It’s lunch time on a Friday and my mind is going 100 mph after a great discussion with some members of the Maximo Manufacturing Users Group. Today’s topic was an open discussion on Metrics and KPI’s. While the overall discussion was good as always, a small part of the talk has stuck with me. A discussion on a key metric a participant is using is the percent of planned jobs completed against all jobs completed.
While I agree this is a great metric, it was the follow up question that was the real home run.
What is considered a planned work order?
The call went quiet for a good 15 seconds while everyone pondered that one. The discussion picked up on ideas and thoughts on what a planned work order should be, but I spoke to one of the participants after the meeting and we both commented that we had the same initial reaction - a planned work order is just is planned. Hmm… I don’t know about your setup, but I haven’t been offered the Read My Mind Analytics module for Maximo yet.
So what does a planned work order look like so analytics can be applied? Some of the criteria on what a ‘planned work order’ that was discussed included:
- The work order is assigned to a mechanic on Labor Plans tab
- The work order is assigned to a craft for scheduling on Labor Plans tab
- The work order utilizes a Job Plan for work to be completed, in lieu of ad hoc job steps.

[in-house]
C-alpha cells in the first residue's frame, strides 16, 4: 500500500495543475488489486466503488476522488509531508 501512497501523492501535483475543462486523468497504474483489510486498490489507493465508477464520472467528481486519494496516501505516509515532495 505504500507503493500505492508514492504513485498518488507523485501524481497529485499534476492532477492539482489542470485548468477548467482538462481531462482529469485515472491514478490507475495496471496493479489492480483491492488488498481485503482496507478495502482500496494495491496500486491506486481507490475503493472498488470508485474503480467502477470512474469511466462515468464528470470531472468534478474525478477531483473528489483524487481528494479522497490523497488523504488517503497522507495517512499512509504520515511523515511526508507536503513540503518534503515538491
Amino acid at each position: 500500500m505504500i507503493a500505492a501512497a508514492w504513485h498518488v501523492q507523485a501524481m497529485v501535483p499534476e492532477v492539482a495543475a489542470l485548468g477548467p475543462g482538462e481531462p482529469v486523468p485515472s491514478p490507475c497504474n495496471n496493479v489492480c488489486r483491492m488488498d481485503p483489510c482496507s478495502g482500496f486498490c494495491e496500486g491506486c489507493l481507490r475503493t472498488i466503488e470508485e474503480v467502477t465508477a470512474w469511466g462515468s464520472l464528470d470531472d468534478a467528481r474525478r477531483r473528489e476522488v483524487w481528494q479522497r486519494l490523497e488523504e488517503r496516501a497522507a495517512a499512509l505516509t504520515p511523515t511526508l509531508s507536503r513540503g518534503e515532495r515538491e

- The work order includes all parts required for task completion
- The work order has a Scheduled Start date
Eventually this leads back to thinking about what fields should be required information to enter and process a work order. Things like:
- GL account
- Work order type
- Schedule and/or Target dates
What has got my mind going is if two reliability professionals’ initial reaction to this question is that ‘a planned work order is just planned’, imagine how someone removed from maintenance operations is going to think about this? As I got off the phone, I started to think about other aspects of our maintenance operations that could still ambiguous to others in our company.
Here’s a short list I have so far:
- What is an overdue PM?
- How should we measure your backlog?
- What is considered ‘on time completion’ of a job?
- What is considered equipment downtime?
- When is a work order considered to properly scheduled?
So what terms does your maintenance group need to define to get to a common ground with yourselves and other departments? I look forward to working with members of the Manufacturer’s User Group to lay some ground work on creating base definitions.
Want to talk about this more? Drop a comment or hit me up on Twitter at @MyGeekDaddy.